Instituting a Smoke-Free Policy for City Recreation Centers and Playgrounds, Philadelphia, Pennsylvania, 2010
Published Date:Jul 11 2013
Source:Prev Chronic Dis. 10.
Pubmed Central ID:PMC3711557
Funding:1U58DP002633-01/DP/NCCDPHP CDC HHS/United States
In the United States, more than 600 municipalities have smoke-free parks, and more than 100 have smoke-free beaches. Nevertheless, adoption of outdoor smoke-free policies has been slow in certain regions. Critical to widespread adoption is the sharing of knowledge about the policy development and implementation process. In this article, we describe our experience in making City of Philadelphia recreation centers and playgrounds smoke-free.
Of the 10 largest US cities, Philadelphia has among the highest rates of adult and youth smoking. Our objectives for an outdoor smoke-free policy included protecting against secondhand smoke, supporting a normative message that smoking is harmful, motivating smokers to quit, and mitigating tobacco-related sanitation costs.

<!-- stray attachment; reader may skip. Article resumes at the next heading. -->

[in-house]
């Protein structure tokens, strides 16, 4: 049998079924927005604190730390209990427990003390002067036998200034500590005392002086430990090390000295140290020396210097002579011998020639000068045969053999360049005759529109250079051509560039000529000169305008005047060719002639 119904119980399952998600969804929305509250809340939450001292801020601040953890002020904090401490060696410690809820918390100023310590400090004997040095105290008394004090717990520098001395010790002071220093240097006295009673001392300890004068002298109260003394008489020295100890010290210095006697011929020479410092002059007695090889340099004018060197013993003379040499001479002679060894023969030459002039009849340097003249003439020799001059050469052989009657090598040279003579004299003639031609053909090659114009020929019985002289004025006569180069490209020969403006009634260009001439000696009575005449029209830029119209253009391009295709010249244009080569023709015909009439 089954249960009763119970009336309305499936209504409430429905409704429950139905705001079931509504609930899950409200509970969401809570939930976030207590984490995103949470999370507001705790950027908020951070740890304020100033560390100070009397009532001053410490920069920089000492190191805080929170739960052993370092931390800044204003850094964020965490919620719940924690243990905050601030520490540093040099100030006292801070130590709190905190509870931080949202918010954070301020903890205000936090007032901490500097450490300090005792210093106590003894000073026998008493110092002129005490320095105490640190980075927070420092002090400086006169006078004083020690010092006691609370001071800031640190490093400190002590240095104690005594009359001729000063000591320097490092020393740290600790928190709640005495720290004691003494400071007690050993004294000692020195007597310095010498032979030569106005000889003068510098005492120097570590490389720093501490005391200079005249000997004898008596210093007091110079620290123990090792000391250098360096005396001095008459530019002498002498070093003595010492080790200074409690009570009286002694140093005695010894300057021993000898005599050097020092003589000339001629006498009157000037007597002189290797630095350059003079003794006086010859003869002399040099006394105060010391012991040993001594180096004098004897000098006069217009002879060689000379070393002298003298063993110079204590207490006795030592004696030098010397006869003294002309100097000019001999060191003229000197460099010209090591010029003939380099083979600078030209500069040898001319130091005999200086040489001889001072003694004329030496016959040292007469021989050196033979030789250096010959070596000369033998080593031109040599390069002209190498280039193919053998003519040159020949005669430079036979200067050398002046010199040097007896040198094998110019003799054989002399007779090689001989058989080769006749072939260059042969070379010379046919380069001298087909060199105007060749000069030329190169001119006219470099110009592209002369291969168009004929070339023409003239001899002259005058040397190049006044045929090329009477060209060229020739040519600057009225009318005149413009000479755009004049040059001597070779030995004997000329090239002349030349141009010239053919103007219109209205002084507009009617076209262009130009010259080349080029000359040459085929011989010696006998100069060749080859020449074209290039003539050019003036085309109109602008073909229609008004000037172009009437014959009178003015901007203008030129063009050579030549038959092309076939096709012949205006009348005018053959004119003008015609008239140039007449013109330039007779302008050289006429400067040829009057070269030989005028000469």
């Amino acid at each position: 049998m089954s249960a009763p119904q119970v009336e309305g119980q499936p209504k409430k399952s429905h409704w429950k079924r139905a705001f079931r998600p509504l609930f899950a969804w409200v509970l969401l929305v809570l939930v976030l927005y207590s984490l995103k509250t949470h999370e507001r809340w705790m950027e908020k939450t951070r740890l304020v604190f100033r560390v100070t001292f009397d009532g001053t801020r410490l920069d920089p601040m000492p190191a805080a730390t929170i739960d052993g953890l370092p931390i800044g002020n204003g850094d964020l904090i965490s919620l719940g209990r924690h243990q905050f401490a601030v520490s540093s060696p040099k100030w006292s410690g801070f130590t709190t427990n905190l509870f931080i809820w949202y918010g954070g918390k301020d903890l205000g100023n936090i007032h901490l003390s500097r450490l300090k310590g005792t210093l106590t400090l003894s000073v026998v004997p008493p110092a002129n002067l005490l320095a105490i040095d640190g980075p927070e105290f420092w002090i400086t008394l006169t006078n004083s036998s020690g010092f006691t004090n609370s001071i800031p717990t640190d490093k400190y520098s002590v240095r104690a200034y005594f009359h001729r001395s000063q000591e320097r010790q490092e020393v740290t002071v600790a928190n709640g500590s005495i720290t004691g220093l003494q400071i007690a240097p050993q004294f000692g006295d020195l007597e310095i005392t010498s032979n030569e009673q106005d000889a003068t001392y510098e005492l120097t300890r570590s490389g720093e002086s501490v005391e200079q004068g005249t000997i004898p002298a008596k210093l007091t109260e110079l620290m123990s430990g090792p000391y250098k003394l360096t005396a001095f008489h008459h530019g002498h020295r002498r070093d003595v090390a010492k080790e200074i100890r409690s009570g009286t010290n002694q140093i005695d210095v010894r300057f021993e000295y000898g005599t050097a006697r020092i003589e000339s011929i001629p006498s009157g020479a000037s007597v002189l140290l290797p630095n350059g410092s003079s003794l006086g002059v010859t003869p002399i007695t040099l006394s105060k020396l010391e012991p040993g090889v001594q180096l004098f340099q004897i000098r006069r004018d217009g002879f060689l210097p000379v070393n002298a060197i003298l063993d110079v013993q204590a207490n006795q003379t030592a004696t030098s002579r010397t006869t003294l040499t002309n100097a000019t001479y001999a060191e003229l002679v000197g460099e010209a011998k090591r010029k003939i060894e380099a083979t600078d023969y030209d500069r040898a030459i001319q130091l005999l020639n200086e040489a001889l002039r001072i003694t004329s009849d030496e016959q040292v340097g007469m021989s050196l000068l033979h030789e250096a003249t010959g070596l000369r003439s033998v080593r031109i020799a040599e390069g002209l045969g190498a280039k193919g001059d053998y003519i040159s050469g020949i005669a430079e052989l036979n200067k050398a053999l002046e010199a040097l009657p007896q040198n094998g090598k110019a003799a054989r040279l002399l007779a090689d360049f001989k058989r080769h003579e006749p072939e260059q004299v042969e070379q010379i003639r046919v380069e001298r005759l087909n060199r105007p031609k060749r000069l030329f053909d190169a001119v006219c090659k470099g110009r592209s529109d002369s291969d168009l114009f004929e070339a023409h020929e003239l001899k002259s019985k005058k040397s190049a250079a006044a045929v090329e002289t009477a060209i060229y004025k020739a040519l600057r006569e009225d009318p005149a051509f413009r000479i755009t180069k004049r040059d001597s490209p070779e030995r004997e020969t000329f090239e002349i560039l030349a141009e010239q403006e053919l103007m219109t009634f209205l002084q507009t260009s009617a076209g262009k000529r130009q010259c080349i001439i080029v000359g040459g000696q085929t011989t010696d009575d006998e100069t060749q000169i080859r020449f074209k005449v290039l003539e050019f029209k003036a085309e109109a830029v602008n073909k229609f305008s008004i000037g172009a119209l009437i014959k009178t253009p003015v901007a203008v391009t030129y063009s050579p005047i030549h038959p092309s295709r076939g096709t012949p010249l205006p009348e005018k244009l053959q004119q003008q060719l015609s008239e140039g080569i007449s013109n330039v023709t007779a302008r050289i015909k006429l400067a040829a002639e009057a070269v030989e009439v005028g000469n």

The Philadelphia Department of Public Health and the Department of Parks and Recreation engaged civic leaders, agency staff, and community stakeholders in the following steps: 1) making the policy case, 2) vetting policy options and engaging stakeholders, and 3) implementing policy. Near-term policy impacts were assessed through available data sources.
More than 220 recreation centers, playgrounds, and outdoor pools became smoke-free through a combined mayoral executive order and agency regulation. Support for the policy was high. Estimates suggest a policy reach of 3.6 million annual visitors and almost 850 acres of new smoke-free municipal property.
Localities can successfully implement outdoor smoke-free policies with careful planning and execution. Such policies hold great potential for reducing exposure to secondhand smoke, promoting nonsmoking norms, and providing additional motivation for residents to quit smoking.
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